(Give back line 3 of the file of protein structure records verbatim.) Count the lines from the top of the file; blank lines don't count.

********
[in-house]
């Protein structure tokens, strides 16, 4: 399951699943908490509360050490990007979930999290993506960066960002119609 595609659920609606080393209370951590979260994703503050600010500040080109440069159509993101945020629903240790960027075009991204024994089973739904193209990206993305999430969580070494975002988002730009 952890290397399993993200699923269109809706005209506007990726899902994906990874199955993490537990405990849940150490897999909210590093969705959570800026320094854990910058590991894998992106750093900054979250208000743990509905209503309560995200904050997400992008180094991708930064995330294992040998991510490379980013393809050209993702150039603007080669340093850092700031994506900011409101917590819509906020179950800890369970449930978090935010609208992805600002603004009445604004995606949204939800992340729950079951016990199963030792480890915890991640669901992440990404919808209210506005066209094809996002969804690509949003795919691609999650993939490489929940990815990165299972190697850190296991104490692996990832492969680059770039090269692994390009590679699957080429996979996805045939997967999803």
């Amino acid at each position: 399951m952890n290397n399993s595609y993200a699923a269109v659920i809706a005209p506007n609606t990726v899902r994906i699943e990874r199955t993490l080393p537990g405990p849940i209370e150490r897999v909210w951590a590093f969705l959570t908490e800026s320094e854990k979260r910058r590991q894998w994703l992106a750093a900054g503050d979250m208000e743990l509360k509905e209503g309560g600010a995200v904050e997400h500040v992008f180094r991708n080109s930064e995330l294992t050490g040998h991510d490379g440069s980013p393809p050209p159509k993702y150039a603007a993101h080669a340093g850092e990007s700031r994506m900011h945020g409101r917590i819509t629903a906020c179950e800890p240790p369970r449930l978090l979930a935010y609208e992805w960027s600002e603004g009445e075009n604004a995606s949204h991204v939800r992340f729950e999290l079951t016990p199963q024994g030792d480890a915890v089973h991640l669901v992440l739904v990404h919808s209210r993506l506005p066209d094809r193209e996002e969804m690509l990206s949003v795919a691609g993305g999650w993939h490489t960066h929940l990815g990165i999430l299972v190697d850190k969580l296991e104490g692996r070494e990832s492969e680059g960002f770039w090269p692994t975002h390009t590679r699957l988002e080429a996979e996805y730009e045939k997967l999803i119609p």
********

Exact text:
């Amino acid at each position: 399951m952890n290397n399993s595609y993200a699923a269109v659920i809706a005209p506007n609606t990726v899902r994906i699943e990874r199955t993490l080393p537990g405990p849940i209370e150490r897999v909210w951590a590093f969705l959570t908490e800026s320094e854990k979260r910058r590991q894998w994703l992106a750093a900054g503050d979250m208000e743990l509360k509905e209503g309560g600010a995200v904050e997400h500040v992008f180094r991708n080109s930064e995330l294992t050490g040998h991510d490379g440069s980013p393809p050209p159509k993702y150039a603007a993101h080669a340093g850092e990007s700031r994506m900011h945020g409101r917590i819509t629903a906020c179950e800890p240790p369970r449930l978090l979930a935010y609208e992805w960027s600002e603004g009445e075009n604004a995606s949204h991204v939800r992340f729950e999290l079951t016990p199963q024994g030792d480890a915890v089973h991640l669901v992440l739904v990404h919808s209210r993506l506005p066209d094809r193209e996002e969804m690509l990206s949003v795919a691609g993305g999650w993939h490489t960066h929940l990815g990165i999430l299972v190697d850190k969580l296991e104490g692996r070494e990832s492969e680059g960002f770039w090269p692994t975002h390009t590679r699957l988002e080429a996979e996805y730009e045939k997967l999803i119609p």